If you would like more information on dental care during orthodontic treatment, please contact us by calling (815) 741-1700 for a consultation.

Orthodontics and Your Teen

teen ortho.

In many ways, the teenage years are the best time to have orthodontic treatment. It’s a good time emotionally because your teen is likely to have friends who also wear braces; orthodontic treatment becomes a rite of passage they can go through together. It’s also advantageous in a physical sense because all 20 baby teeth have come out, and most of the 32 adult teeth (except the 4 wisdom teeth) have emerged. At the same time, especially with younger teens, jaw growth is not yet complete — allowing orthodontists to harness the growing body’s natural adaptability. We can use a variety of appliances to do that — some of which weren’t around a generation ago!

Appliance Choices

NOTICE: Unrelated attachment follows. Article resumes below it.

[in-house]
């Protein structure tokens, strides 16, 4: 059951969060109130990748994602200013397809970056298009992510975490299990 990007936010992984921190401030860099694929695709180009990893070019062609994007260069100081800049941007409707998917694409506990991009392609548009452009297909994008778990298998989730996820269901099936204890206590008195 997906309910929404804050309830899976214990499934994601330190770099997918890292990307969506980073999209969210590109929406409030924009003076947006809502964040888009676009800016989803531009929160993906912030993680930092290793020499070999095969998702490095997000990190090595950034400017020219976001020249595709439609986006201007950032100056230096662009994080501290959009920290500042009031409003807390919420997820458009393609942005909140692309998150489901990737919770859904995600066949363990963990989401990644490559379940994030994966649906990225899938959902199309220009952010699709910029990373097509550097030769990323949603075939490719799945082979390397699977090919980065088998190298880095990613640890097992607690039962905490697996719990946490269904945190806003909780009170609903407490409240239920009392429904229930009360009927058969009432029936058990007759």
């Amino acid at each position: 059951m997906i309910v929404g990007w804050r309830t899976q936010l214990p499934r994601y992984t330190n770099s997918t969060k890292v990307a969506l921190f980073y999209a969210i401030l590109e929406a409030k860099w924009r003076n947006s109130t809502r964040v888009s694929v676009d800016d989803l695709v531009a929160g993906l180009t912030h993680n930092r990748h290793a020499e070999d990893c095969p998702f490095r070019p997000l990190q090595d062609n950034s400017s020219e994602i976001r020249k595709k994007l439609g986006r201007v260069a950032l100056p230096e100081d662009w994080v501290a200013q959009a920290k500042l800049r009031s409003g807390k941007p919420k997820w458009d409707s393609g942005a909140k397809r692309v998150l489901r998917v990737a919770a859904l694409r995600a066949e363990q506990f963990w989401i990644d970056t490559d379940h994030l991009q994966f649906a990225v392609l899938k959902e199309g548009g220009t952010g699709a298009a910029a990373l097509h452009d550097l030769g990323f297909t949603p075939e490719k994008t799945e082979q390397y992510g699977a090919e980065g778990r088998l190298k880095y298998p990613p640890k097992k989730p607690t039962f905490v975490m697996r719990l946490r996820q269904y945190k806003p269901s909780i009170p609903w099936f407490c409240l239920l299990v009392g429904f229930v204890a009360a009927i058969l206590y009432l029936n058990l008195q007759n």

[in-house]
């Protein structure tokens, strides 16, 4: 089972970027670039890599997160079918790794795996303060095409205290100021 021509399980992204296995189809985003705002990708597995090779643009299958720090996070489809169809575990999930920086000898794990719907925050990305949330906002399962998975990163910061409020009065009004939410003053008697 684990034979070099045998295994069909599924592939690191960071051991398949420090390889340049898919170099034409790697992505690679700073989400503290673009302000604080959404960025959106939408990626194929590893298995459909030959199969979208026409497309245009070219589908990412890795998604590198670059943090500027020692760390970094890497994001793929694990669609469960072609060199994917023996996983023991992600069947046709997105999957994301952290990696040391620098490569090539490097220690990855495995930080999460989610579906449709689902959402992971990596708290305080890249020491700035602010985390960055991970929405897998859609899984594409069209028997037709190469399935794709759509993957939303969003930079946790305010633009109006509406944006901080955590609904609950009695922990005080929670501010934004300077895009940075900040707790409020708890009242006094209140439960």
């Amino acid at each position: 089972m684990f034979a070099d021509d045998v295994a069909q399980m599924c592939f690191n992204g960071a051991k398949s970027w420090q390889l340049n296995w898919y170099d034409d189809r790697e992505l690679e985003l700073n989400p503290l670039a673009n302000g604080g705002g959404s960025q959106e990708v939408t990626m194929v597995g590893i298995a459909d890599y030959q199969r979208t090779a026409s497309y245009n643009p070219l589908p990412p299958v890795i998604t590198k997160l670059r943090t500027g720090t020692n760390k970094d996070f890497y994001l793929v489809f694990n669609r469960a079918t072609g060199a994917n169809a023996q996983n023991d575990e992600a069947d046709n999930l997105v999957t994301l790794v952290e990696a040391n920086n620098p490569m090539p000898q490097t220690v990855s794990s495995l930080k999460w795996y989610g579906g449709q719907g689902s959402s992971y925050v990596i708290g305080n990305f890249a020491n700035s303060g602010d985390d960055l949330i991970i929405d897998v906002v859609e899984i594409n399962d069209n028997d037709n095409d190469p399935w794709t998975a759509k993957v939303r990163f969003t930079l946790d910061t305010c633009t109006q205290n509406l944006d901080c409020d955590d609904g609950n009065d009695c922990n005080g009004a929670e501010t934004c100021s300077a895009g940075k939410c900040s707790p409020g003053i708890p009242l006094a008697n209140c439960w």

In many cases, traditional metal braces are still the best way to achieve the desired results. However, these are not the “train tracks” of old. Braces are smaller and lighter, with brackets that are cemented to the front surfaces of teeth rather than to bands that encircle the entire tooth (except in the very back). Braces can be made much less noticeable by using ceramic brackets that are clear or tooth-colored; however, ceramic brackets are easier to break than metal. An even stealthier way to undergo orthodontic treatment is with clear aligners. These removable clear plastic “trays” are custom made with the help of computer software that divides the treatment process into two-week stages. After each two-week period, the tray is changed and the next stage of movement takes place until the teeth are in correct alignment. The Invisalign system has two modifications especially for teens: “eruption tabs” that hold space open for emerging molars, and “compliance indicators” that can tell parents and orthodontists if the teen is keeping the trays in for the prescribed amount of time. We’d be happy to discuss whether clear aligners would be an option for your child.